ST. PETERSBURG, Fla. -- The expression is that you "make do" in a pinch, as if the best you can hope for is to get by with what you have at hand, survive the moment, and wait for better days.
That hardly begins to explain, however, what Red Sox pinch hitters have done this season, turning a generally thankless job into a platform for star turns. The latest was taken by Mike Carp, who hit a pinch grand slam in the 10th inning Wednesday night and has the sore chin to show for it, his beard having been pulled a couple dozen times by jubilant teammates in the Red Sox dugout.
They nearly did it again in the ninth inning Thursday night, Carp drawing a four-pitch walk before Will Middlebrooks, in his first pinch appearance this season, scorched a ball that was caught by third baseman Evan Longoria. Dustin Pedroia then popped out for the last out of Tampa Bay's 4-3 win.
No one envies a pinch hitter, not even a pitcher.
"That's not an easy thing to do, be a pinch hitter, sit around all game and not play, then come out there, put the bat on the ball, and give us runs on the board with one swing," pitcher Ryan Dempster said Wednesday night after Carp made 7-3 winners out of the Sox.
And yet the Red Sox have been doing it at a rate almost unknown in franchise history. Carp's home run was the seventh hit by Sox pinch hitters, tying the club record set in 1953. (The Red Sox on Thursday amended incorrect information in the team's media guide, which listed the '53 team as hitting six pinch home runs.) But the years don't even compare. The '53 team played in the days before the DH, when pinch hitters were routinely sent to the plate to bat for pitchers.
This is only the ninth time in the DH era (post-1973) that an American League team has had seven or more pinch homers. The record is held by the Orioles, who hit 11 in 1982. The '87 Angels and '84 White Sox hit 9, the '84 Orioles hit 8, and the '91 Orioles, '86 Yankees, '80 Rangers and '91 Orioles all hit 7.
Red Sox pitchers, meanwhile, have not allowed a home run all season to a pinch hitter.
The Sox have hit two game-winning pinch home runs. Jonny Gomes hit a walk-off at Fenway Park on July 3 to beat the Padres, and Carp hit the first pitch he saw Wednesday for the first extra-inning grand slam by a Red Sox player since Dwight Evans took Dennis Eckersley deep with the bases loaded on May 19, 1989, in Oakland. According to the Elias Sports Bureau, Carp was the first in Sox history to have a pinch-hit grand slam in extra innings.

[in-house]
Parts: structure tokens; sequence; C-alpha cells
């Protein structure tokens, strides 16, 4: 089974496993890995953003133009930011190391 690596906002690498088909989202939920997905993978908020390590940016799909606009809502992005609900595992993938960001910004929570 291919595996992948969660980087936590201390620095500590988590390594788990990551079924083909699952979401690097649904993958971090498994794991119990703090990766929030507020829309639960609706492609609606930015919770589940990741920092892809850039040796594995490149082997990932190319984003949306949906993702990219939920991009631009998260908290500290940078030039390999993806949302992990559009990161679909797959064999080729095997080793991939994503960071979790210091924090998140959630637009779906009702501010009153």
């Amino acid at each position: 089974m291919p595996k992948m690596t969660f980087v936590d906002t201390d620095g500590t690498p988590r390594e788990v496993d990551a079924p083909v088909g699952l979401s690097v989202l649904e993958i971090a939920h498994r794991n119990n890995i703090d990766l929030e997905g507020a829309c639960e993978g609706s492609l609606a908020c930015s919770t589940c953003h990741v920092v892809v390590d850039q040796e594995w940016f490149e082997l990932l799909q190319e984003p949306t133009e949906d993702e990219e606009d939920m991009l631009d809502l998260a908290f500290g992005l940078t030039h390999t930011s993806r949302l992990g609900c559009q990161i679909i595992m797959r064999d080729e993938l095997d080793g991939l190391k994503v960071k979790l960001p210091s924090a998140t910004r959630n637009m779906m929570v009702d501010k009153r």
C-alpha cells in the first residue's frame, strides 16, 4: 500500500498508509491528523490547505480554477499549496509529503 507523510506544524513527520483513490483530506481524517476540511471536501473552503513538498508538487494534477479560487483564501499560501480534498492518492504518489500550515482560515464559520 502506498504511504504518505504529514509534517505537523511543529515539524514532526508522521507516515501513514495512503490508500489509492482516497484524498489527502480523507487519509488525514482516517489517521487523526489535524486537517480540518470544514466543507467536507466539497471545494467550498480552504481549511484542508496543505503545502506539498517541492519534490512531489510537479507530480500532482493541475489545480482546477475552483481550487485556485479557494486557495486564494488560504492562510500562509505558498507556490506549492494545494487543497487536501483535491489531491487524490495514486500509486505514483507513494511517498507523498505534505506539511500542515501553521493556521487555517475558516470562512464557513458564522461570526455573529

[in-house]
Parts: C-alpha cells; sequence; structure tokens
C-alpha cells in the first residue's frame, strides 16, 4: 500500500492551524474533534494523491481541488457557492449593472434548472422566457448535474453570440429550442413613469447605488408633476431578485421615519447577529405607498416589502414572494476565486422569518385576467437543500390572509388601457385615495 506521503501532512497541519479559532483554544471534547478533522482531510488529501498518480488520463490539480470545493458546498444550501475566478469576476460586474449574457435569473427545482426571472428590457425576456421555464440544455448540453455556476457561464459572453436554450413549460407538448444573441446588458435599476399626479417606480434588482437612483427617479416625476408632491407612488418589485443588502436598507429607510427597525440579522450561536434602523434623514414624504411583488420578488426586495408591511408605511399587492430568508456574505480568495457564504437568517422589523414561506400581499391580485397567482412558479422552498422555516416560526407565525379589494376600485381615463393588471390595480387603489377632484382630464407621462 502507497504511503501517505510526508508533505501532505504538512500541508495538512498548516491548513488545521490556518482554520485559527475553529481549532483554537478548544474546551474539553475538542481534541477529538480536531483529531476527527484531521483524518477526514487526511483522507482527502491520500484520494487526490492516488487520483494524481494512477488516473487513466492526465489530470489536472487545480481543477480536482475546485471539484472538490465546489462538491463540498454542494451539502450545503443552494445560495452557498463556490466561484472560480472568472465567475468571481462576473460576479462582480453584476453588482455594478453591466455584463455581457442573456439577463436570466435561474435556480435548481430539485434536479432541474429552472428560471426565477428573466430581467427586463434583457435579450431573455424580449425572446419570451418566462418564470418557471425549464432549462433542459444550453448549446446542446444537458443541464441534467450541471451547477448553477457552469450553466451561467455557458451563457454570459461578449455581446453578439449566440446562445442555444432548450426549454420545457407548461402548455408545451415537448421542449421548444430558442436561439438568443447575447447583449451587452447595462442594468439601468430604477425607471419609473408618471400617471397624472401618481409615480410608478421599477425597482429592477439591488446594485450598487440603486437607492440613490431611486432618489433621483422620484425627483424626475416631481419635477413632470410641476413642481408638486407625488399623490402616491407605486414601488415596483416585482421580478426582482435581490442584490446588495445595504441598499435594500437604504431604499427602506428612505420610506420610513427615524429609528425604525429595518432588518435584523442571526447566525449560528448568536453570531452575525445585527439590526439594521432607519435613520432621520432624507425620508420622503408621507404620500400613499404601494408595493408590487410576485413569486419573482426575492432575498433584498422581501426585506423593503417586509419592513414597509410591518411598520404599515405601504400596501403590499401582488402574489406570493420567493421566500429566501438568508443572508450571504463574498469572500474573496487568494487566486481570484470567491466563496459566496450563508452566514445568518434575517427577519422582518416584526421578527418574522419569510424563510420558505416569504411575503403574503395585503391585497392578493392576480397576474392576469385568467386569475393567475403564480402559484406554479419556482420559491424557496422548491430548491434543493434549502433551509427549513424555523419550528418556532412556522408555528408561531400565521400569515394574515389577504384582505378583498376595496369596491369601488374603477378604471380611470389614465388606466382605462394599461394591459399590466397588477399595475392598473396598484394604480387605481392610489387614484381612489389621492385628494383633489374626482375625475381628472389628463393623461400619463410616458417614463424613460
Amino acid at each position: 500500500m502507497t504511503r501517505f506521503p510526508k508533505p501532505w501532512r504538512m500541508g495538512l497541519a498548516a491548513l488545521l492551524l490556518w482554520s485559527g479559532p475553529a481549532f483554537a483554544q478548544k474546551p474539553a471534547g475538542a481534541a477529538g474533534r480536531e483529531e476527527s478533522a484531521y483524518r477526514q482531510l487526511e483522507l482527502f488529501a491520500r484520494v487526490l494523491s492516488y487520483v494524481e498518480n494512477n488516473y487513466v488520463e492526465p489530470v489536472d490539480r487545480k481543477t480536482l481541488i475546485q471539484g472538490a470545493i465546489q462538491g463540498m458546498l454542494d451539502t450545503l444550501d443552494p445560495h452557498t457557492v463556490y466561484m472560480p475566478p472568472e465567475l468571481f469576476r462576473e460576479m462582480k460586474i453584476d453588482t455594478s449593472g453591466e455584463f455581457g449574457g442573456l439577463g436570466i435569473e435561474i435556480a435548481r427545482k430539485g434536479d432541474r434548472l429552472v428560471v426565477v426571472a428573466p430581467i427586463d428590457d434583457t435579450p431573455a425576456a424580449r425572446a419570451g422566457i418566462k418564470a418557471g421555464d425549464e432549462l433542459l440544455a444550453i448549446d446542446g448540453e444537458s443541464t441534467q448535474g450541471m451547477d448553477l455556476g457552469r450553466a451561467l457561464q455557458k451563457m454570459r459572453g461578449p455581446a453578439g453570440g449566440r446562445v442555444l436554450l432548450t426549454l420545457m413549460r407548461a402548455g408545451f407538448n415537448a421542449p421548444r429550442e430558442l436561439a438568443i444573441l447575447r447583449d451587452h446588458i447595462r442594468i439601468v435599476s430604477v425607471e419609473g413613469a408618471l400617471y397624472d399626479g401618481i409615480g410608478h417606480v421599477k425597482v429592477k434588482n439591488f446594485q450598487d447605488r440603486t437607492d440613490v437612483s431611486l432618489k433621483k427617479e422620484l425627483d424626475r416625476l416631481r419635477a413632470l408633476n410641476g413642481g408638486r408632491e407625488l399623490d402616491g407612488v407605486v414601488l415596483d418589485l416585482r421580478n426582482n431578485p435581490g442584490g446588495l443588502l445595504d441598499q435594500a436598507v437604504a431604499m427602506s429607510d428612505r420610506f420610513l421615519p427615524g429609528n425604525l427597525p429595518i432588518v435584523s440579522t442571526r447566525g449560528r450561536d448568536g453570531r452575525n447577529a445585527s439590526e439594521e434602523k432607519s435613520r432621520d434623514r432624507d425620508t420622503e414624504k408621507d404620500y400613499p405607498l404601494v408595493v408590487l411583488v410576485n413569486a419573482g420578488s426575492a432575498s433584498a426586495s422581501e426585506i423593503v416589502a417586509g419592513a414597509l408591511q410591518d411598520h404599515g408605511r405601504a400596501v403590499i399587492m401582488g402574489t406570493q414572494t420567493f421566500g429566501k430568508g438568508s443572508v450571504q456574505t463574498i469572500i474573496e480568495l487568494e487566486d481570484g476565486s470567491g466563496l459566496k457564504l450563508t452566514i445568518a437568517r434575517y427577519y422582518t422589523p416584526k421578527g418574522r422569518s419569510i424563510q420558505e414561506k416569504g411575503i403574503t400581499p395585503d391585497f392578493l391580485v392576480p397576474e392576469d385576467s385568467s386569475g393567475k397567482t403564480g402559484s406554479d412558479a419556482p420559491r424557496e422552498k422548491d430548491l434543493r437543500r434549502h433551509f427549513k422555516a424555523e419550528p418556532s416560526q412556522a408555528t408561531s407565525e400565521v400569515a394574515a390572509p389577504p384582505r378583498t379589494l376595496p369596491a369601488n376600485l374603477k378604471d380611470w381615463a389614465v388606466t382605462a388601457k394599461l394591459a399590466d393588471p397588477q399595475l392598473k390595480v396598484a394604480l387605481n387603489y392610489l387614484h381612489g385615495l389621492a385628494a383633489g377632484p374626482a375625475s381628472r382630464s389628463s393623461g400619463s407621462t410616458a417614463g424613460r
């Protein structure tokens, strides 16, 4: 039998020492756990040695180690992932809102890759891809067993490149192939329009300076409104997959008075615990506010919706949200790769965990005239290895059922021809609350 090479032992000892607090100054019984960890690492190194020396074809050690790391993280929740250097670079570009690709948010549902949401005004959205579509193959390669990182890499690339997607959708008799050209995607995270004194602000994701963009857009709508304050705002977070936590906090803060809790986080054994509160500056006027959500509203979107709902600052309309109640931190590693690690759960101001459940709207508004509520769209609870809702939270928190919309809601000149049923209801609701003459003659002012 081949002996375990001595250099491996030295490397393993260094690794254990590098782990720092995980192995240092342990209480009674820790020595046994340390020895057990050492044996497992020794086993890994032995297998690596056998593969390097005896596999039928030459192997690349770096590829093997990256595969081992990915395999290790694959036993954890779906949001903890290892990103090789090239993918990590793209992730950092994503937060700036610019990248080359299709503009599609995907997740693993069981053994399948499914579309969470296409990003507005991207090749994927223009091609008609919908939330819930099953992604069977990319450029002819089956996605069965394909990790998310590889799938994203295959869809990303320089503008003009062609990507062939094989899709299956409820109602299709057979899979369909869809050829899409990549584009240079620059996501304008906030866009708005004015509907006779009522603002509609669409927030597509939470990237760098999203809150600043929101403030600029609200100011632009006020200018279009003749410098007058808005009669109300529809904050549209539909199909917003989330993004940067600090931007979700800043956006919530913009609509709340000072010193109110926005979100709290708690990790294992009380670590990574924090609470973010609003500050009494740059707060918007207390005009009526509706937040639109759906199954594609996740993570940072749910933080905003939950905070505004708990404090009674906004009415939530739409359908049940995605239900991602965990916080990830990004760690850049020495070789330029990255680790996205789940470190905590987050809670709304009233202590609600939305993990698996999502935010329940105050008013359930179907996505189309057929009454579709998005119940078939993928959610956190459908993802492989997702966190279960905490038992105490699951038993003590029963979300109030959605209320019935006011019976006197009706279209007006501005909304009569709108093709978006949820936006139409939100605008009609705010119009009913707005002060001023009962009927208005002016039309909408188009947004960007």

"To see him flourish in the role he's in currently is a testament to not only him accepting the role," Sox manager John Farrell said, "but the way he stays prepared and ready to go when called upon."
Gomes has four pinch home runs, one shy of the club record set by Hall of Famer Joe Cronin in 1943. Unofficially, Cronin had 42 at-bats as a pinch hitter that season; Gomes has 18. Carp has two pinch home runs in 17 at-bats, while David Ortiz has the other, in two pinch-hit at-bats.
What does it mean to the everyday guys to see a player come off the bench and deliver?
"It's awesome," said Pedroia, whose leadoff walk in the 10th started Wednesday's winning rally. "You work hard all game and one guy comes in and wins it for you. It's pretty cool, man. You take a deep breath afterward. It's nice."
First-year hitting coach Greg Colbrunn credits Farrell's roster management for the high success rate of Sox pinch hitters.
Pinch hitters have done their part in the Red Sox winning 22 games in their last at-bat, tied with the Royals for the most in the American League. And it hasn't been just with the long ball; entering play Thursday, Sox pinch hitters had a slash line of .266/.373/.656/1.030, the highest OPS for an AL team's pinch hitters in the DH era. The league average OPS for pinch hitters this season is .653, and the 2000 Rangers are the only other team to have a pinch OPS higher than 1.000 (1.006).
"It starts with good players," Farrell said. "We're able to manage their playing time because we have depth that we can go to and not have a huge drop-off in capabilities and performance.
"I think that's the reason why in September we're trending up in terms of offensive performance, because we've been able to keep guys fresh. And in a day and age where the drugs are cleaned up, rest is that much more important and depth of roster becomes that much more valuable."
Carp, who was the last player in spring training to be informed he had made the club, is no different than anyone else in the big leagues. He'd love to be an everyday player and hopes that his performance as a part-timer (.314/.374/.564) will translate into an opportunity next season somewhere. "Why not here?" he says.
But he's not blind to the rewards that come with shining in the role in which he has been cast -- a trip to the postseason that would be the first of his career. "I feel real comfortable here," he said.
And why shouldn't he? As Ortiz noted to reporters Wednesday night, "To come in and do what he did, you only see that in the movies."